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Our client is a 20 year old sales representative.
He and 7 other men were charged with Affray after a highly-publicised ‘brawl’ between two groups in the lobby of the Meriton Apartments in Sydney.
Affray carries a maximum penalty of ten years imprisonment when tried in the District Court, or two years in the Local Court.
CCTV captured the men (including our client) attacking, punching and kicking each other, and an 8kg pot plant being hurled by one of the men and hitting another in the head, causing severe injuries amounting to grievous bodily harm.
A number of the men fled after the incident and could not be identified.
Our client was apprehended by police near the scene.
He could be seen on CCTV throwing punches on two separate occasions.
His instructions were that, although involved, he was acting in defence of his friends, who were being attacked by the other group.
This is sometimes known as ‘third party self-defence’.
There were several eye-witnesses who gave statements to the effect that the groups attacked one-another, were equally ‘at fault’ and that the participants appeared to be engaging in a planned fight.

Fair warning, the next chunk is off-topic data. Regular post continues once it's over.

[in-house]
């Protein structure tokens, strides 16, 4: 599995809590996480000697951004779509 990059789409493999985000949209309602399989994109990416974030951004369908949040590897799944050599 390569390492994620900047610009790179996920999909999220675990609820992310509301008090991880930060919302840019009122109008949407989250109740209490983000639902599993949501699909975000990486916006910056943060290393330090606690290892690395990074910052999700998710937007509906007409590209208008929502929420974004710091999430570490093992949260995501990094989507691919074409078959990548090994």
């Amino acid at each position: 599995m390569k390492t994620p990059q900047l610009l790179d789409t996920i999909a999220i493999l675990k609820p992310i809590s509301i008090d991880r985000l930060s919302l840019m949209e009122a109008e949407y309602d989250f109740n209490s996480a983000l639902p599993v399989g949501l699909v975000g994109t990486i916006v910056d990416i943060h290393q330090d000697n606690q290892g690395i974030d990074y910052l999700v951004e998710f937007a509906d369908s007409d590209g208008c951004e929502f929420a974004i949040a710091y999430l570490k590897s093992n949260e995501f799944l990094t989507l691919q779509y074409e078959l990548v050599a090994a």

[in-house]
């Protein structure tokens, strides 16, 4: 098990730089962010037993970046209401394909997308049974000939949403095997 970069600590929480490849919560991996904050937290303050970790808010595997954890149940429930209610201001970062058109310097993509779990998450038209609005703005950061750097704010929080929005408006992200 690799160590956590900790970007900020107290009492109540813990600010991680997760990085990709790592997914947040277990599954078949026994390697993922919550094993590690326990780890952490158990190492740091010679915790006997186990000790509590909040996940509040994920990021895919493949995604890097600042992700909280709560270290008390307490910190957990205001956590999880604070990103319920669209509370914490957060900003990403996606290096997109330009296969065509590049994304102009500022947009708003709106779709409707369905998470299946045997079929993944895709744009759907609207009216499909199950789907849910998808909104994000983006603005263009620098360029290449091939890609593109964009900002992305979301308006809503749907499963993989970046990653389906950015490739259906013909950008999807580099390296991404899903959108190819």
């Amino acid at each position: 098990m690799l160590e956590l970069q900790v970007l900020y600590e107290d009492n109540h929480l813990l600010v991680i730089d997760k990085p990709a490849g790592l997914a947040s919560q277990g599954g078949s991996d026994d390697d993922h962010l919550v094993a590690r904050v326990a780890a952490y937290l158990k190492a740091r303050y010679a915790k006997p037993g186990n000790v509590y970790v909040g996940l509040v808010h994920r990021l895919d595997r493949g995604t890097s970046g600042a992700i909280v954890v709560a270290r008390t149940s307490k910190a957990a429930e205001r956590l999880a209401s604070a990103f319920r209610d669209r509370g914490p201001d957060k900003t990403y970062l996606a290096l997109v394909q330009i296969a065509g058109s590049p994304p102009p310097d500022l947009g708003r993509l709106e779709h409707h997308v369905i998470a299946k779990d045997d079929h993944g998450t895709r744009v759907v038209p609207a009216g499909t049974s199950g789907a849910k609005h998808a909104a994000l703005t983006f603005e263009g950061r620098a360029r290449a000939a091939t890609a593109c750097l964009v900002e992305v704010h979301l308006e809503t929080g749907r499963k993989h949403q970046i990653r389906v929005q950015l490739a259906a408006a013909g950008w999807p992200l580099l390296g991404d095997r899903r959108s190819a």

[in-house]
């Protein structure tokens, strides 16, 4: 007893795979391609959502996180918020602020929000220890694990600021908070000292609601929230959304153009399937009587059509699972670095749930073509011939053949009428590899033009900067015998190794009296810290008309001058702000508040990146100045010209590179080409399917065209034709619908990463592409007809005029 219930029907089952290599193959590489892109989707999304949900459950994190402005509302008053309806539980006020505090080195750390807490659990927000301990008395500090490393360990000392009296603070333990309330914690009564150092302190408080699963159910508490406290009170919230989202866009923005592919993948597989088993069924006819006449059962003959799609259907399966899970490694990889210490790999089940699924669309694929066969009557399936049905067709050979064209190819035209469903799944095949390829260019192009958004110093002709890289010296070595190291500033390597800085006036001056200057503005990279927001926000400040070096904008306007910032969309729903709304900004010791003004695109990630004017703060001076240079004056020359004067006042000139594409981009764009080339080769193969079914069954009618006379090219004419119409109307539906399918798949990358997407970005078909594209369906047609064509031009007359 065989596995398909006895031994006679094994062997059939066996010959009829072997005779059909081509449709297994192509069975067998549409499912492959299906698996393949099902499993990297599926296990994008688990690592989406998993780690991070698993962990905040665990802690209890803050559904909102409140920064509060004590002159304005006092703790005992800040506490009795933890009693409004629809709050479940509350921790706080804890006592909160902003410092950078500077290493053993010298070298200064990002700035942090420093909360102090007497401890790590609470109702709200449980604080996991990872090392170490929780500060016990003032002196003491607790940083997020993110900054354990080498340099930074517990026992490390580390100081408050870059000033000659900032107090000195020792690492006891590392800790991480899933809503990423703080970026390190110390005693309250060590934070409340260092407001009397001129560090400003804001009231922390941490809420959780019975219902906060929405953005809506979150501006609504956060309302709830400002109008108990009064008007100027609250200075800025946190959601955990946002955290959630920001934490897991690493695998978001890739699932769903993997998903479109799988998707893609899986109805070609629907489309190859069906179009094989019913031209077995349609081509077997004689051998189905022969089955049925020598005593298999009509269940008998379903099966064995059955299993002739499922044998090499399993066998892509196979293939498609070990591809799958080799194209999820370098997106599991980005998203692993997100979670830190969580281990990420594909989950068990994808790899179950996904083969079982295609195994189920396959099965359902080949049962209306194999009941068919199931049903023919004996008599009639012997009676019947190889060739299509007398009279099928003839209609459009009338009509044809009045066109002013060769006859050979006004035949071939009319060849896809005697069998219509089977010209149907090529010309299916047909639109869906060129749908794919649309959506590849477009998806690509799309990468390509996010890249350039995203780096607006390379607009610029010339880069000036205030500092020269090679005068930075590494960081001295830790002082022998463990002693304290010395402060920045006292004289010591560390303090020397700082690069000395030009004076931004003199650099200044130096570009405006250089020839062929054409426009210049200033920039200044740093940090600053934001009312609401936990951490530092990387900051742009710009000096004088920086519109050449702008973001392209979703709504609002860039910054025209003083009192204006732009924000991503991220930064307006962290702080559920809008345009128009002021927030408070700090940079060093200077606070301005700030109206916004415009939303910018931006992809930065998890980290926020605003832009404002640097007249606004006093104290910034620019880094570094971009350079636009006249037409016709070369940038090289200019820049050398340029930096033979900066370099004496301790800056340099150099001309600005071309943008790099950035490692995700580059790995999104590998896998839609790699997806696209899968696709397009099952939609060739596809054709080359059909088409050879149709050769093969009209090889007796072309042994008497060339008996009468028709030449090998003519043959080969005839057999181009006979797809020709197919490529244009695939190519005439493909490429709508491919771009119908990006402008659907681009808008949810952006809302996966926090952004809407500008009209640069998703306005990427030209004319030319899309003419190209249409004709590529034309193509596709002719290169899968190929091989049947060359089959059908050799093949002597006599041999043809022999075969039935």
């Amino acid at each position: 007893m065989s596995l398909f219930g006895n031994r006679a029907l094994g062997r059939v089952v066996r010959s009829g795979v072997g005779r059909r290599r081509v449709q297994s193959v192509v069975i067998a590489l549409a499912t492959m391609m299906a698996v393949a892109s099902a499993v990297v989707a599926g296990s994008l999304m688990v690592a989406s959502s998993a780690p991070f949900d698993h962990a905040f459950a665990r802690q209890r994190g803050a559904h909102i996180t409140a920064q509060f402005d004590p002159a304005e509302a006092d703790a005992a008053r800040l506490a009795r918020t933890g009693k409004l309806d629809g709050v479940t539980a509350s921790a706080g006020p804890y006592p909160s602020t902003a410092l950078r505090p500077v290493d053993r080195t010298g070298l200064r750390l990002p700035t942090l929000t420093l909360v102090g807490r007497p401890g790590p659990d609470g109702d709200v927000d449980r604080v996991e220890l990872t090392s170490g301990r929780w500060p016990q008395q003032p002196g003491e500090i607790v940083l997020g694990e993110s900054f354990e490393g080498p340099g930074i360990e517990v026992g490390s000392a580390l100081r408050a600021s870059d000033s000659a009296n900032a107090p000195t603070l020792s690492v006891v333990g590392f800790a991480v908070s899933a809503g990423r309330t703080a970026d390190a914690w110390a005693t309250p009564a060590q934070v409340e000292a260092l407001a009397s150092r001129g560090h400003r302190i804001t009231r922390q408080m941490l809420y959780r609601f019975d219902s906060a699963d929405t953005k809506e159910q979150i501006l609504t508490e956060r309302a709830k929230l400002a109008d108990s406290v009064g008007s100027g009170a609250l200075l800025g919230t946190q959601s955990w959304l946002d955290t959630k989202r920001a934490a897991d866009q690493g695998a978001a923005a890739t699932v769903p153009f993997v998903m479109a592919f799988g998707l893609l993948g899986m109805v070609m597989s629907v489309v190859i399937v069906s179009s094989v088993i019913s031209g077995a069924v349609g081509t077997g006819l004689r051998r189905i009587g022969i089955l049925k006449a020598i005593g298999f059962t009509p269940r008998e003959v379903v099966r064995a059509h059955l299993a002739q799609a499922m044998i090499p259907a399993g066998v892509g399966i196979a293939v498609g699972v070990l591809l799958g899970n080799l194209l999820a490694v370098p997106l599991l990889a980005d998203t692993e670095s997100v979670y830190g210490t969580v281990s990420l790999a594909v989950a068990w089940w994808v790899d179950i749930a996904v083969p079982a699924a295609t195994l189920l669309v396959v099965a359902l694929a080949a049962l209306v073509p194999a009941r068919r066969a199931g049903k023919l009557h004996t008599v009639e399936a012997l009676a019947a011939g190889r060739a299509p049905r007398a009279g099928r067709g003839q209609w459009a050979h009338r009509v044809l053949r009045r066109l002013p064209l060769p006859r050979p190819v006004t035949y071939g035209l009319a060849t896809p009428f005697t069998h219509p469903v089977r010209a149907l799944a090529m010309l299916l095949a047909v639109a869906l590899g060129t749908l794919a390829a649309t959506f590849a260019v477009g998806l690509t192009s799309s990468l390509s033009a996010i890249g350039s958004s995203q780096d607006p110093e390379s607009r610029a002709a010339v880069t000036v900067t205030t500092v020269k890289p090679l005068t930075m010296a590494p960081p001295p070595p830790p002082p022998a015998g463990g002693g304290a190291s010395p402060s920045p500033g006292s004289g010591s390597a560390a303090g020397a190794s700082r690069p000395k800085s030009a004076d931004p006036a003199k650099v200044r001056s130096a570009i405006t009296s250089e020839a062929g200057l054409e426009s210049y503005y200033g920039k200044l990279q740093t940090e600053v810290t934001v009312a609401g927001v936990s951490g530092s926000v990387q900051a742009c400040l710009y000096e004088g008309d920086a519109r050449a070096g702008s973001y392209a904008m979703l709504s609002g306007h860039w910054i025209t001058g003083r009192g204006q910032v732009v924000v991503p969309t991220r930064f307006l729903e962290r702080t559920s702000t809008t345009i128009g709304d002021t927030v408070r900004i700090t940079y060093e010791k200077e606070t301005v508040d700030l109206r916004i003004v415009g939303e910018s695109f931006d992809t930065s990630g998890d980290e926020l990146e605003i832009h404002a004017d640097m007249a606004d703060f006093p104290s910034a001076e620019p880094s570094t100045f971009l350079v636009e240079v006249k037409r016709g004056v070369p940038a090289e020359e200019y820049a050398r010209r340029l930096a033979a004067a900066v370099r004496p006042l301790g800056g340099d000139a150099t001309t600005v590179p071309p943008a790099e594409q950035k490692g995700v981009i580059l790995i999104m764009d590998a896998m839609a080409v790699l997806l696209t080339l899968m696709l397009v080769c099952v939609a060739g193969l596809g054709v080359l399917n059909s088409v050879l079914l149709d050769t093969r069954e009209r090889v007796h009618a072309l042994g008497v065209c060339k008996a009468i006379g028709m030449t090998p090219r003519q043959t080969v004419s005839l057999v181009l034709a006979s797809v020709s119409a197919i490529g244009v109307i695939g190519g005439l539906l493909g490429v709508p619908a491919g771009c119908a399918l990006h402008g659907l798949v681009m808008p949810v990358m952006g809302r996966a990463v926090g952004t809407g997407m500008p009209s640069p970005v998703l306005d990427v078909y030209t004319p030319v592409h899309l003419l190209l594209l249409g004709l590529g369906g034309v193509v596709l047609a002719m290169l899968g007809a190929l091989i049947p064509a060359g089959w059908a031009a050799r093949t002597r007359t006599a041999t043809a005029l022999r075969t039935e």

Our client and a number of the other co-accused saw a criminal law firm who advised them that there were no prospects of defending the case.
All 7 of the co-accused pleaded guilty to Affray and/or assault charges, despite there being less evidence against a number of them than that which was available against our client.
Our client sought a second opinion from our firm.
After taking the time to carefully scrutinise the footage and witness statements, receiving detailed instructions regarding the footage and attending the scene to gain a complete understanding of our instructions, it became clear there was a reasonable possibility that our client indeed acted in third party self-defence – which is a complete defence to the charge of Affray.
At the hearing, we systematically dismantled the prosecution case by highlighting material inconsistencies between, and deficiencies within, the prosecution statements and eliciting evidence from our client in purview of the footage to the effect that he was acting in response to attacks upon his friends by members of the other group.
After receiving this evidence and hearing closing submissions, His Honour came to the view that the prosecution had failed to negative the possibility of self-defence beyond reasonable doubt.
He therefore found our client not guilty of the charge.
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